When you are searching for a house sit what are the key elements you look for in the ads?
I go by feel. That’s my short answer.  By the wording, the types of things the homeowner chose to  photograph, how analytical they are – all these nuances speak to me. I know right away when I read a posting if it’s for us. Right away.  Having said that, there are definite things that are a turn-off to me. Incorrect spelling or grammar, (except by non-English speakers), apathy, unreasonable demands, (like I must take care of three dogs plus pay the utilities), disorganization.

 A question that we are often asked is the one that begins with "what if..." What if the house is a mess, the dogs difficult, what if it's not what you expected...any advice for those unexpected situations?
Anyone who asks that question is not a good candidate for house sitting.

What has been the most difficult aspect of house sitting for you?
There really are none. But one thing I fantasize about is to bring all of our kids and grandkids to a house sit with us – for maybe a week or two. We want to share the incredible experience with them. We miss them while we’re away. Thank goodness for Skype!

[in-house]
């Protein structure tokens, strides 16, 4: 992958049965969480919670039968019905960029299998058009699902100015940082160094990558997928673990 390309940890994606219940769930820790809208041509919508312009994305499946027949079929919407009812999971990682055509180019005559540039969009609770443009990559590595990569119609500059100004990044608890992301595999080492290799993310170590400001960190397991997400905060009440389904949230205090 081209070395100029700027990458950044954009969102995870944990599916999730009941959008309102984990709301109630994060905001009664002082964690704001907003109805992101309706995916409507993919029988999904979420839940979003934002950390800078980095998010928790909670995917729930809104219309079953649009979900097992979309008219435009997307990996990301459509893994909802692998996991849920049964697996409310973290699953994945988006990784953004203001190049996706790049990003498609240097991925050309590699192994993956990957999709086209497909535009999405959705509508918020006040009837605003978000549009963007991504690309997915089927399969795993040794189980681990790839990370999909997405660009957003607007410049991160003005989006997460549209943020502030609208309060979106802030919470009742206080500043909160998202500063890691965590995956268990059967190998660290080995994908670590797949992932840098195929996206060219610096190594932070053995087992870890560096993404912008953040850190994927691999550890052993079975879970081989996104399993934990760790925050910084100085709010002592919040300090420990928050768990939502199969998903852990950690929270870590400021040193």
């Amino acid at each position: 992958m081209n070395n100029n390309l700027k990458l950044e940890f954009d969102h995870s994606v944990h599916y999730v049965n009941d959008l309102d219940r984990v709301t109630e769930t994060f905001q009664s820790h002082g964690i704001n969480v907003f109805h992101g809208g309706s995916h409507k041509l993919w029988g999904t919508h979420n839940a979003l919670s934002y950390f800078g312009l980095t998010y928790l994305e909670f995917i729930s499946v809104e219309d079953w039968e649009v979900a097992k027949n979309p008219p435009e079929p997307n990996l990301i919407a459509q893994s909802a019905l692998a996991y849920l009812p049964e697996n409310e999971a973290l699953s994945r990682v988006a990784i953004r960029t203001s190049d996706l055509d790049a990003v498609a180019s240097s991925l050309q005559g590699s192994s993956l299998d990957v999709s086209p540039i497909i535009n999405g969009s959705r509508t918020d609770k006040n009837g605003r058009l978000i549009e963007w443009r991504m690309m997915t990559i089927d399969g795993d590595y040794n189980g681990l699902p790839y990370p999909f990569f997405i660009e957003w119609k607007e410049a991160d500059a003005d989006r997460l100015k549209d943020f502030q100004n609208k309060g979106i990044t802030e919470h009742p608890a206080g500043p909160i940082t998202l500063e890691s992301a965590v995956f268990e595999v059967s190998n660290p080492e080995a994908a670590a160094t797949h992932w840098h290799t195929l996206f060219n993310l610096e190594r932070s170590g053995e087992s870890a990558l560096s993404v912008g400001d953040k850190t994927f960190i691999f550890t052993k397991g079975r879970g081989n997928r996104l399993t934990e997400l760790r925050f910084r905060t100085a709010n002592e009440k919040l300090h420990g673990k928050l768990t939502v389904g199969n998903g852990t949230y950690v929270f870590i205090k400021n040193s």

What "sage advice" would you give to the novice house sitter?
Don’t sweat the small stuff. Leave behind the usual chatter that accompanies our daily lives – that chatter that keeps us from thinking large. Open up to everything new.

What is the best part of your lifestyle as a house sitter?
Conrad and I know it suits us perfectly. We’re both vagabonds at heart and don’t require many of the standard cultural stuff that our friends and family find necessary. (Actually, some of our family thing we’re downright nuts!) So when we’re house sitting it’s like we’re free to explore everything. The burdens of “rules” are not imposed on us anymore. We’re pioneers charting our own course. We are avid political science junkies and can spend days discovering what makes the townspeople tick, for instance. Or why poverty is defined differently in different areas of the world. We look for the reasons and definitions of how people live the way they do. House sitting allows us time to immerse.

Josie Schneider is a writer, blogger, and author of "The House Sitting Book".  You can find out more from Josie at her blog here.